african masksBarnes-Foundation-Pennsylvania
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A fine Eastern Pende Panya-Gombe African mask. Coll.: David Norden

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The Barnes Foundation

www.barnesfoundation.org 
300, North Latch's Lane  
Merion, Pennsylvania 19066. 

Phone: 001 610-667-0290 mailto:Info*barnesfoundation.org 

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The Barnes Foundation Grant

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lisez aussi en Français: Fondation Barnes anti-Musée 

The Barnes Foundation has 200 African and 60 Native American works of art in the collection, but is mainly known as very good paintings Museum, tell me if you visited the collections. I would like to see the African art pieces images. This Museum can only be viewed by appointment and only 400 persons are allowed each day, so you must make an appointment well in advance.

David Norden

The Barnes at the Crossroads

By Edward J. Sozanski , Inquirer Columnist
April 20, 2003 

This is the african art related part, read the complete text at: http://www.barnesfoundation.org/v_p_inq42003.html

Start with the African sculpture, which literally greets visitors at the front door, in the form of tile reliefs that Albert Barnes himself designed. This sculpture resides in several second-floor galleries, mainly in glass-fronted cases. Most of the nearly 200 pieces are relatively small and they aren't individually labeled, which makes them difficult to engage.

Yet their powerfully innovative forms and historical significance are undeniable. Christa Clarke of the Newark Museum in New Jersey, one of the foundation's 34 curatorial consultants, explained that, while Barnes wasn't the first American to acquire African art, he was the first to develop a comprehensive collection of it.

"He also played a major role in introducing African art to the instigators of the Harlem Renaissance," she added.

Clarke said Barnes bought most of his African works from French dealer Paul Guillaume during the early 1920s. His reasons today seem unusually prescient. As Clarke explained:

"He saw in African art the ability to radically reshape human form in the interest of design. He felt that African sculpture was the highest form of sculpture that humans had created, the preeminent form of three-dimensionality."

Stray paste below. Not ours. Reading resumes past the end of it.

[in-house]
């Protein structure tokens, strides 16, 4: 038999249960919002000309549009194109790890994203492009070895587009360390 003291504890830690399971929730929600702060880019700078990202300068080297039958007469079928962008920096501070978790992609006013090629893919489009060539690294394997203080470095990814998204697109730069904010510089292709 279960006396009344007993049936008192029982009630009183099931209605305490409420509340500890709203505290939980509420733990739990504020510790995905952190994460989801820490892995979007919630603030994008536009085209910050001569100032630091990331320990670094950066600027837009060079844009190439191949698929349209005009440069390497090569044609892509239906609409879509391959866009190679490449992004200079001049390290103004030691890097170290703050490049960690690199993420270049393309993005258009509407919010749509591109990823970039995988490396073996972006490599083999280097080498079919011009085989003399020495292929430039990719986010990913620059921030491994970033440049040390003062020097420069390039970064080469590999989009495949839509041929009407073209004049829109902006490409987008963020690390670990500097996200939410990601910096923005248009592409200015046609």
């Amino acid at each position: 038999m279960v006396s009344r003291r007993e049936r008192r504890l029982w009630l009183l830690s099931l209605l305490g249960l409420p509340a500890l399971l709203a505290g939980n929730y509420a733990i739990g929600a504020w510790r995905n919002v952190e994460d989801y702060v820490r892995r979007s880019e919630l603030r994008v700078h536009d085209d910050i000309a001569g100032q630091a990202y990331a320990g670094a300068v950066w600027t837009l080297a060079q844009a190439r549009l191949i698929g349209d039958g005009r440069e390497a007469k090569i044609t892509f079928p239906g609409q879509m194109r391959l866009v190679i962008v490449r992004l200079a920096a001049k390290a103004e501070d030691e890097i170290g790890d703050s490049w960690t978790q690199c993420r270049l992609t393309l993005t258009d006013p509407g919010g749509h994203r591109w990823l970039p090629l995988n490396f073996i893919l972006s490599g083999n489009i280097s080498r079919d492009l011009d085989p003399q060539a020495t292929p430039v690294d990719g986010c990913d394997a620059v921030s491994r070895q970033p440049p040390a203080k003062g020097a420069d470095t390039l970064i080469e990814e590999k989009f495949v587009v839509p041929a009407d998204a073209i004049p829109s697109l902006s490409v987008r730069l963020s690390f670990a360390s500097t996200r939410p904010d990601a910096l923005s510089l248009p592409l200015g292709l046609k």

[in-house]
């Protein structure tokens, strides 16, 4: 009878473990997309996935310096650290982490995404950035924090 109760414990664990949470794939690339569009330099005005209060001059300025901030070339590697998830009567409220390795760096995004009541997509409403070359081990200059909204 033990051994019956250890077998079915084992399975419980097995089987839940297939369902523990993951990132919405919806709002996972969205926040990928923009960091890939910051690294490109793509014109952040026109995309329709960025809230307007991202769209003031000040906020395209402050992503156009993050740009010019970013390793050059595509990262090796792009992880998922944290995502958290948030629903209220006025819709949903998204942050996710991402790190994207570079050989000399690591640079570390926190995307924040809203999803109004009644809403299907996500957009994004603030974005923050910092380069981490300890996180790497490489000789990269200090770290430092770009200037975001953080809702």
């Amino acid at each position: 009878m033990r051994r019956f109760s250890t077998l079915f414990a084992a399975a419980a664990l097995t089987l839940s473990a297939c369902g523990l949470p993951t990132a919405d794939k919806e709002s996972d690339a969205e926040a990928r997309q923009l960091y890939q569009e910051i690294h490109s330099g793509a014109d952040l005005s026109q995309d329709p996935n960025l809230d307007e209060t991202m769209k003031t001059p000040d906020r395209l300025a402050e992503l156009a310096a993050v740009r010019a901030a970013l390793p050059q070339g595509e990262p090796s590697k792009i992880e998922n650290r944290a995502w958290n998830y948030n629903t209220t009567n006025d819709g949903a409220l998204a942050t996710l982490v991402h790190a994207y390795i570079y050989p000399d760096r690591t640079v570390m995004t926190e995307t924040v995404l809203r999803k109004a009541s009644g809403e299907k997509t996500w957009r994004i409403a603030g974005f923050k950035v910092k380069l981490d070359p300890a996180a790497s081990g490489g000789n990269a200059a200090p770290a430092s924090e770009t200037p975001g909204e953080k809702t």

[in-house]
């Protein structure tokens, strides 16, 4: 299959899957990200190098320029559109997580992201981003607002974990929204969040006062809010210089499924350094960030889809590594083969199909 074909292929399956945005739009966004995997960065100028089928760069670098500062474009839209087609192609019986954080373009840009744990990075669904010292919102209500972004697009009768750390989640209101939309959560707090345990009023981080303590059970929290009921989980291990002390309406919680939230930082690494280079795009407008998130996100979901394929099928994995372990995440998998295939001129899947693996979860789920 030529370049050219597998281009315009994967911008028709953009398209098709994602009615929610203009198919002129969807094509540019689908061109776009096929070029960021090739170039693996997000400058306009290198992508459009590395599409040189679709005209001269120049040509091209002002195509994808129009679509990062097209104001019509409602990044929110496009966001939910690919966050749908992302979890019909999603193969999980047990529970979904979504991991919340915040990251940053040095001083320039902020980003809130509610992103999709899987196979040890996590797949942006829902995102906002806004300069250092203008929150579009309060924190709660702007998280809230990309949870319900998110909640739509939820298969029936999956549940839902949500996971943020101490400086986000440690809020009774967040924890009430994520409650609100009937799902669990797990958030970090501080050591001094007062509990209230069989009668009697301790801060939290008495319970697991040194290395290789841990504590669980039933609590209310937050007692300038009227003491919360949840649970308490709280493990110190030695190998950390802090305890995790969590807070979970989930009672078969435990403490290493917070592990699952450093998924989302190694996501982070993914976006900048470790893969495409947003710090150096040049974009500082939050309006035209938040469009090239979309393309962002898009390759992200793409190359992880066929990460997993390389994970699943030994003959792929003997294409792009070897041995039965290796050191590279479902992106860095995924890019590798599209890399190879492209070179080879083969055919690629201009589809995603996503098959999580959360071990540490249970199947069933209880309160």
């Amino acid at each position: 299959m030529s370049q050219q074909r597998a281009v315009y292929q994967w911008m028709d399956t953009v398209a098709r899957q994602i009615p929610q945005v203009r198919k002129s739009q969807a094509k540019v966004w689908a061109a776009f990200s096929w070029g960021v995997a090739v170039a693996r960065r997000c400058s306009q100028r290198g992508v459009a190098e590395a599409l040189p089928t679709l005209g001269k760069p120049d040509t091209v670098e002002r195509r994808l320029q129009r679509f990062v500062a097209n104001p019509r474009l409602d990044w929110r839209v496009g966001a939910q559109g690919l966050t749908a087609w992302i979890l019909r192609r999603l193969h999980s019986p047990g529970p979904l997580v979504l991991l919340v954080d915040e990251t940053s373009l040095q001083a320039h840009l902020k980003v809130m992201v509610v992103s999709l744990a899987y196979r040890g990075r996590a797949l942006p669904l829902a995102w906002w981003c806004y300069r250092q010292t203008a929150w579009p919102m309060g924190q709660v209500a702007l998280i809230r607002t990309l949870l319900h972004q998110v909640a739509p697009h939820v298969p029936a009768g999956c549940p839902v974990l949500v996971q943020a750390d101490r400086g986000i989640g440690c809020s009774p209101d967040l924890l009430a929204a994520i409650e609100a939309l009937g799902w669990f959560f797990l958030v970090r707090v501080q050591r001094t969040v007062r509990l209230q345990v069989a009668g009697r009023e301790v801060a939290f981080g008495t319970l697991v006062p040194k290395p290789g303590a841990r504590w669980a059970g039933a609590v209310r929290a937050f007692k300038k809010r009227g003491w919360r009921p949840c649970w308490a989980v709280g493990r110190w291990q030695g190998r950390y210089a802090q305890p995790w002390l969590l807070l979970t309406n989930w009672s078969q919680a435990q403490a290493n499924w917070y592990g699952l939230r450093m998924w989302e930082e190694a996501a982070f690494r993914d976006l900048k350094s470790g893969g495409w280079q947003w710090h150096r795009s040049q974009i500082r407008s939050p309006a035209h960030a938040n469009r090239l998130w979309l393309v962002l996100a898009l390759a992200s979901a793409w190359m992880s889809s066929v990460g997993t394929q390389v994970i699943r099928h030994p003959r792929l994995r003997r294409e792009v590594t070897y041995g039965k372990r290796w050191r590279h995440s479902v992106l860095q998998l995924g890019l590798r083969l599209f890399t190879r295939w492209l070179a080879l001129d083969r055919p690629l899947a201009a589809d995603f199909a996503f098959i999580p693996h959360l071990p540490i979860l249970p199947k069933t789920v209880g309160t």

The nearly 200 African works generally come from four present-day African countries, Clarke said - Mali, Ivory Coast, Congo and Gabon. "He felt that those areas produced the strongest sculpture."

The crowning glory is a seated couple, a man tenderly embracing a woman, from the Dogon culture of Mali; it's in a free-standing case in gallery 22.

"That's a really significant work, a beautifully executed, arresting visual form. It has become a kind of icon of African art generally," Clarke said.

A 16th-century bronze messenger figure from Benin and a carved wooden door from the Baule culture, both on the second-floor balcony, are other major pieces. Clarke observed that while African art constitutes a relatively small part of the overall collection, African motifs on the building demonstrate how central it was to Barnes' thinking.

Besides the colorful tiles at the entrance, these include African designs in the window grills and in the frieze that runs around the central, first-floor gallery's walls. The African collection represents something else in the collector's philosophy: an interest in how non-Western cultures resolved design problems, especially those involving abstraction.

Like the African sculpture, the Indian pueblo pottery, from a half-dozen villages in the Southwestern United States, handles abstraction with noticeable energy and sensitivity, and in the round.

It's a small collection - only about 60 items - but, according to consultant Edwin Wade, it contains some masterpieces.

read the whole text with more explanations on the Barnes American Indian things and the paintings

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The Tribal Arts of Africa

The Tribal Arts of Africa
Author: Jean-Baptiste Bacquart

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